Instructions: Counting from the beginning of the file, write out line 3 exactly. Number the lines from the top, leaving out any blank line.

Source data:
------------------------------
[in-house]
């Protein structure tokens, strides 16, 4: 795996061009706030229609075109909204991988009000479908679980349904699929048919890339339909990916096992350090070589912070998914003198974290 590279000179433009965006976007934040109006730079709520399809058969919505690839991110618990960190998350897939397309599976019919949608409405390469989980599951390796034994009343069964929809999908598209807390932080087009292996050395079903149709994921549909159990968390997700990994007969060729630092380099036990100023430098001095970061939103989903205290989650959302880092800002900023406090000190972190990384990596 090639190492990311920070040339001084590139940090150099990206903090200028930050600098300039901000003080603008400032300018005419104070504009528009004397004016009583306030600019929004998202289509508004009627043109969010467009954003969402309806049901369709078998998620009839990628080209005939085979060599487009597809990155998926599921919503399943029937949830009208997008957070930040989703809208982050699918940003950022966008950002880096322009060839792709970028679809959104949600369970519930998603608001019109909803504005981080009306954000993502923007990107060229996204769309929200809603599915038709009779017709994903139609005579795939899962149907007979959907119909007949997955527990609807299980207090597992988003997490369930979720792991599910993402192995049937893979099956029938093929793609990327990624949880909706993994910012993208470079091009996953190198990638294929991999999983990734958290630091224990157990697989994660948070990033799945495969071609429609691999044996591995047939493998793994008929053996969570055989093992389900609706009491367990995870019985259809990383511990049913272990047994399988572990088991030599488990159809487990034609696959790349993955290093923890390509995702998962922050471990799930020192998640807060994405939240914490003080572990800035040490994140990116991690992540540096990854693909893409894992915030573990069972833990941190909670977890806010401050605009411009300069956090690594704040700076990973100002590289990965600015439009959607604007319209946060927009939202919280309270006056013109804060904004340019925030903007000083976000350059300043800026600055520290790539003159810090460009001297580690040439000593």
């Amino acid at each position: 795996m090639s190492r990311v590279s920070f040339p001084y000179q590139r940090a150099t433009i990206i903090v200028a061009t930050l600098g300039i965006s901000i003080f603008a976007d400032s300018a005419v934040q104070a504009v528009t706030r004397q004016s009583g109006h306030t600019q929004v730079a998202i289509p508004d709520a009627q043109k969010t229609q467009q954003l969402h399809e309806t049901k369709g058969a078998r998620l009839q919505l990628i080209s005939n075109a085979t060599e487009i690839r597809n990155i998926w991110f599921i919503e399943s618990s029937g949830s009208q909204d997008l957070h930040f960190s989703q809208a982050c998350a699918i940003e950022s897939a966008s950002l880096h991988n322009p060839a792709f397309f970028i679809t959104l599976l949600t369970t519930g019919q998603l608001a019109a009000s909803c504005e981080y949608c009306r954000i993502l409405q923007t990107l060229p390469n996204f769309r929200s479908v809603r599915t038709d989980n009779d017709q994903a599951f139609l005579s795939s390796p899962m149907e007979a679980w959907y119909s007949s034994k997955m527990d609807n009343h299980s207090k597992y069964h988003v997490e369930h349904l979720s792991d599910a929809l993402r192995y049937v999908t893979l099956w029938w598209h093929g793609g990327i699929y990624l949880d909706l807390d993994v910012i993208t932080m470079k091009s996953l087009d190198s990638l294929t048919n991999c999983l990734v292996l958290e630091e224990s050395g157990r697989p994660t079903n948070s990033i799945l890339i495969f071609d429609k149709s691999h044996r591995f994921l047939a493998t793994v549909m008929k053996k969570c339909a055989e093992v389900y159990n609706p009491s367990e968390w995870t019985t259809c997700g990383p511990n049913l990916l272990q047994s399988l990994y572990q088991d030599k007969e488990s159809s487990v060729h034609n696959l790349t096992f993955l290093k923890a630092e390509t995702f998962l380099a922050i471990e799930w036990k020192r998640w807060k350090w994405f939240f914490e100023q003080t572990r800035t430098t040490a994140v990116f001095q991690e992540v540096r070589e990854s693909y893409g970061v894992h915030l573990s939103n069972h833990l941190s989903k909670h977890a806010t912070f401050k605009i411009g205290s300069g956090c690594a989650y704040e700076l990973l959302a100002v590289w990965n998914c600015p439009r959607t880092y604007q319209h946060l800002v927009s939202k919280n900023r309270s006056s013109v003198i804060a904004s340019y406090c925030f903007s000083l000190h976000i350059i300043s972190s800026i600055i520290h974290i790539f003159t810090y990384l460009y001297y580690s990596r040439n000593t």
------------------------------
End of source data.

């Amino acid at each position: 795996m090639s190492r990311v590279s920070f040339p001084y000179q590139r940090a150099t433009i990206i903090v200028a061009t930050l600098g300039i965006s901000i003080f603008a976007d400032s300018a005419v934040q104070a504009v528009t706030r004397q004016s009583g109006h306030t600019q929004v730079a998202i289509p508004d709520a009627q043109k969010t229609q467009q954003l969402h399809e309806t049901k369709g058969a078998r998620l009839q919505l990628i080209s005939n075109a085979t060599e487009i690839r597809n990155i998926w991110f599921i919503e399943s618990s029937g949830s009208q909204d997008l957070h930040f960190s989703q809208a982050c998350a699918i940003e950022s897939a966008s950002l880096h991988n322009p060839a792709f397309f970028i679809t959104l599976l949600t369970t519930g019919q998603l608001a019109a009000s909803c504005e981080y949608c009306r954000i993502l409405q923007t990107l060229p390469n996204f769309r929200s479908v809603r599915t038709d989980n009779d017709q994903a599951f139609l005579s795939s390796p899962m149907e007979a679980w959907y119909s007949s034994k997955m527990d609807n009343h299980s207090k597992y069964h988003v997490e369930h349904l979720s792991d599910a929809l993402r192995y049937v999908t893979l099956w029938w598209h093929g793609g990327i699929y990624l949880d909706l807390d993994v910012i993208t932080m470079k091009s996953l087009d190198s990638l294929t048919n991999c999983l990734v292996l958290e630091e224990s050395g157990r697989p994660t079903n948070s990033i799945l890339i495969f071609d429609k149709s691999h044996r591995f994921l047939a493998t793994v549909m008929k053996k969570c339909a055989e093992v389900y159990n609706p009491s367990e968390w995870t019985t259809c997700g990383p511990n049913l990916l272990q047994s399988l990994y572990q088991d030599k007969e488990s159809s487990v060729h034609n696959l790349t096992f993955l290093k923890a630092e390509t995702f998962l380099a922050i471990e799930w036990k020192r998640w807060k350090w994405f939240f914490e100023q003080t572990r800035t430098t040490a994140v990116f001095q991690e992540v540096r070589e990854s693909y893409g970061v894992h915030l573990s939103n069972h833990l941190s989903k909670h977890a806010t912070f401050k605009i411009g205290s300069g956090c690594a989650y704040e700076l990973l959302a100002v590289w990965n998914c600015p439009r959607t880092y604007q319209h946060l800002v927009s939202k919280n900023r309270s006056s013109v003198i804060a904004s340019y406090c925030f903007s000083l000190h976000i350059i300043s972190s800026i600055i520290h974290i790539f003159t810090y990384l460009y001297y580690s990596r040439n000593t």